JCV does not induce disease in solid-organ transplants, but is responsible for progressive multifocal leukoencephalopathy (PML) in HIV patients and patients with multiple sclerosis treated with natalizumab. Despite specific cellular immunosuppression in these patients, nephropathy caused by JCV or BKV is rare, and BKV-associated PML or encephalitis is also rare. In addition, BKV has been rarely implicated in extrarenal pathologies such as pneumonia, encephalitis, hepatitis, retinitis, capillary-leak syndrome, or cancer (1, 3). Recently, the increased use of immunosuppressors in multiple sclerosis has been associated with emerging immunocompromised-related infections. For example, Lonergan et al. have already reported a higher incidence of BKV reactivation in patients treated with natalizumab for multiple sclerosis. However, the significance of BKV replication in the absence of renal dysfunction is unclear (6).

Bone-Marrow Transplant Recipients

In clinical studies, hemorrhagic cystitis caused by BKV has been observed in bone-marrow transplant recipients, mostly in young people. It can be effectively treated with a specific antiviral therapy such as cidofovir, leflunomide, or fluoroquinolone. However, controlled clinical trials with cidofovir, leflunomide, and fluoroquinolones used to treat BKV-associated hemorrhagic cystitis are needed to determine their true safety and efficacy in this patient population (7). In this population, the potential nephrotoxicity of cidofovir has caused a small number of acute renal failures.

Renal-Transplant Recipients

In renal transplantation, BKV reactivation has emerged as a major complication (in 1–10% of cases) (1). Its physiopathology is still poorly understood. The first case of BKV-associated nephropathy was described in 1995 and was associated with the development of immunosuppressive drugs such as tacrolimus and mycophenolate mofetil (8). Currently, BKV remains an important issue in renal transplantation and is a major cause of infectious disease that can lead to graft loss (9, 10). BKV infections usually correspond to viral reactivation from the urinary epithelium. These reactivations occur in 1–10% of kidney-transplant (KT) recipients, and are responsible for graft loss in 30–80% of cases (1). The loss is caused on one hand by the toxic effects of the virus that cause desquamation of dying epithelial cell in urine with alteration of their nuclei (viral inclusions), and induce an inflammatory interstitial response which infiltrates tubular interstitium. This is associated with the development of fibrosis and tubular atrophy. On the other hand when immunosuppression is decreased to control the viral replication, the development of an acute tubular rejection may occur. To date, the mechanisms involved in the development of the inflammation of the kidney and the fibrosis associated with BKV nephropathy are poorly understood. The phenotype of infiltrating cells during BKV nephropathy and during acute rejection is not different in re-enforcing the difficulty to diagnose BKV nephropathy from acute rejection. Moreover, these two situations may occurred sequentially since the diagnosis of BKV nephropathy will lead to a reduction of the general immunosuppression since BKV would reflect overimmunosuppression and then will favor the development of an acute rejection which would need to re-enforce immunosuppressive therapy. This highlights the need to develop specific markers for the specific responses to this virus, to avoid episodes of acute rejection, and to control viral infection. Interestingly, the recurrence of BKV in the KT population probably needs additional factors or injured tissue to replicate. Despite its high rate of prevalence in this population, only a fraction of KT recipients will develop viral reactivation and BKV nephropathy. On the other hand, patients receiving a similar immunosuppressive therapy after heart transplantation less frequently develop BKV infection. In addition, despite an important immunosuppression, some cases of BKV have been identified in recipients of bone-marrow or cardiac transplants.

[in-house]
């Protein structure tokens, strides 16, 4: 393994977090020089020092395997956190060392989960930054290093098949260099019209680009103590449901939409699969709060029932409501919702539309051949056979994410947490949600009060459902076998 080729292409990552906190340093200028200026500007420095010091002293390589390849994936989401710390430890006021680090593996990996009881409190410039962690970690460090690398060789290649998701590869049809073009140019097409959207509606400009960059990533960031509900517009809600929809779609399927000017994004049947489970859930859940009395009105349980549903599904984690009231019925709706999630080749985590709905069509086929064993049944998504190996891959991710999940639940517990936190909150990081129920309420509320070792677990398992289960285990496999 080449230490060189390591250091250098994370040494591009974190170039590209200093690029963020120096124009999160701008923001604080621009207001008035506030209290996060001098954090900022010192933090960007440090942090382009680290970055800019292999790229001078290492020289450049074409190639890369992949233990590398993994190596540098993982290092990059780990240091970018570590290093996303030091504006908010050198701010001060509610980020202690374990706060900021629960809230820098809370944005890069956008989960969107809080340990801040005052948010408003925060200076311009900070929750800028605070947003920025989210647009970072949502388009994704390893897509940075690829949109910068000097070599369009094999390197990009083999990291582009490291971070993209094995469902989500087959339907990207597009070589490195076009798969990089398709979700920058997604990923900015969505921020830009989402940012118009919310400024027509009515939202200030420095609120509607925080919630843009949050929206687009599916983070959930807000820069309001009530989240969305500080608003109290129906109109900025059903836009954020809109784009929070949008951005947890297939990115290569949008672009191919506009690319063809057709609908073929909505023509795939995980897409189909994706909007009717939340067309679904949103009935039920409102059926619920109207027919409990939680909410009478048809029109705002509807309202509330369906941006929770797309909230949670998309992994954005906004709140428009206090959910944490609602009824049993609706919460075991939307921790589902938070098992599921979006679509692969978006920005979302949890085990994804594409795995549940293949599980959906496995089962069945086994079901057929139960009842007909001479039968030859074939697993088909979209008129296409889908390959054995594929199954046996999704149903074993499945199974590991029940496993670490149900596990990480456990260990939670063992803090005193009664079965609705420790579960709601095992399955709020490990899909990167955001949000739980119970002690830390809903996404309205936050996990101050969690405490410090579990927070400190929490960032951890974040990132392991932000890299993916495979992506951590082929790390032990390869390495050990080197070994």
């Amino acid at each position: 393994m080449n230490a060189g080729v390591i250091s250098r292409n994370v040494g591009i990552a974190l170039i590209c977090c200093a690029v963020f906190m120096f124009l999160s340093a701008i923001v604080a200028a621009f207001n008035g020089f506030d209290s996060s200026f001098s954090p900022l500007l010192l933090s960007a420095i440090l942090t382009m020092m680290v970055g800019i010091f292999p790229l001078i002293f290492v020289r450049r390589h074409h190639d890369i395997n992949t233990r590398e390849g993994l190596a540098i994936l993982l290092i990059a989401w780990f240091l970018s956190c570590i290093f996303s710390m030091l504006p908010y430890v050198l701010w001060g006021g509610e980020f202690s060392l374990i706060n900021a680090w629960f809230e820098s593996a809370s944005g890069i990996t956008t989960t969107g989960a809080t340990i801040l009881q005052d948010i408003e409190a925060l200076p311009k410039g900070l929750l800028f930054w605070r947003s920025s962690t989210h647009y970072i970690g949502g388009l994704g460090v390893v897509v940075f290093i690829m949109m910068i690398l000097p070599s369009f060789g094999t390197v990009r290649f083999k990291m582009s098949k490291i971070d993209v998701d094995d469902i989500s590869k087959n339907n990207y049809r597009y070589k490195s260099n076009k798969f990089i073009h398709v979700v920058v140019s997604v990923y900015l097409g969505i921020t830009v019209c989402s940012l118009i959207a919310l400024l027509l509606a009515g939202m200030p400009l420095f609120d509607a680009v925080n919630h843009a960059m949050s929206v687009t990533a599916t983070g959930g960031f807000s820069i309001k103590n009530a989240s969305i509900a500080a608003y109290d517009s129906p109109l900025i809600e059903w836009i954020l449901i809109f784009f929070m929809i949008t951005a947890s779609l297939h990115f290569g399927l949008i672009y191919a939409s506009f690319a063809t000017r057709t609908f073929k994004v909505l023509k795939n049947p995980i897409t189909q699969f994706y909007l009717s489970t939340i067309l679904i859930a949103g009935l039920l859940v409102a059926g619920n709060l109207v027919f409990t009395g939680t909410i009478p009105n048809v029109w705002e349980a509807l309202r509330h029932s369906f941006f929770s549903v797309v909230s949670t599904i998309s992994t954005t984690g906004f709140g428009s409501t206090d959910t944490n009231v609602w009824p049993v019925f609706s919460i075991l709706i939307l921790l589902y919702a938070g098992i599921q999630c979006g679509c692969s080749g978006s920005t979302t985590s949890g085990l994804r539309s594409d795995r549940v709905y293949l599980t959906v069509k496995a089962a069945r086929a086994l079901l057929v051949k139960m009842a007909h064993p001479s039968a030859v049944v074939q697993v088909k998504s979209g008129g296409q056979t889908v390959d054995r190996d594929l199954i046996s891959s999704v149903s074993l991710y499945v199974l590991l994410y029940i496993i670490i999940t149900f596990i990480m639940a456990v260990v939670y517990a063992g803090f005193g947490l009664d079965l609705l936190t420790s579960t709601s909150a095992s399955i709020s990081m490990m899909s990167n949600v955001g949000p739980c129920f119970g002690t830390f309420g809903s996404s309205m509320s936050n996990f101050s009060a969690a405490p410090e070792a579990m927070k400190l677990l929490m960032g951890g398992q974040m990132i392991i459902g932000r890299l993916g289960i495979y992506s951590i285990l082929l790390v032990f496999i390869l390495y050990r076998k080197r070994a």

Because data are lacking on the pathophysiology of this viral reactivation, therapeutic approaches have not been codified. Currently, no antiviral treatment is available except for cidofovir, which can cause renal toxicity, particularly in those with a renal transplant (11, 12). In our experience, despite reducing the dose of immunosuppression, the use of cidofovir adapted to renal function is associated with a high rate of acute tubular necrosis.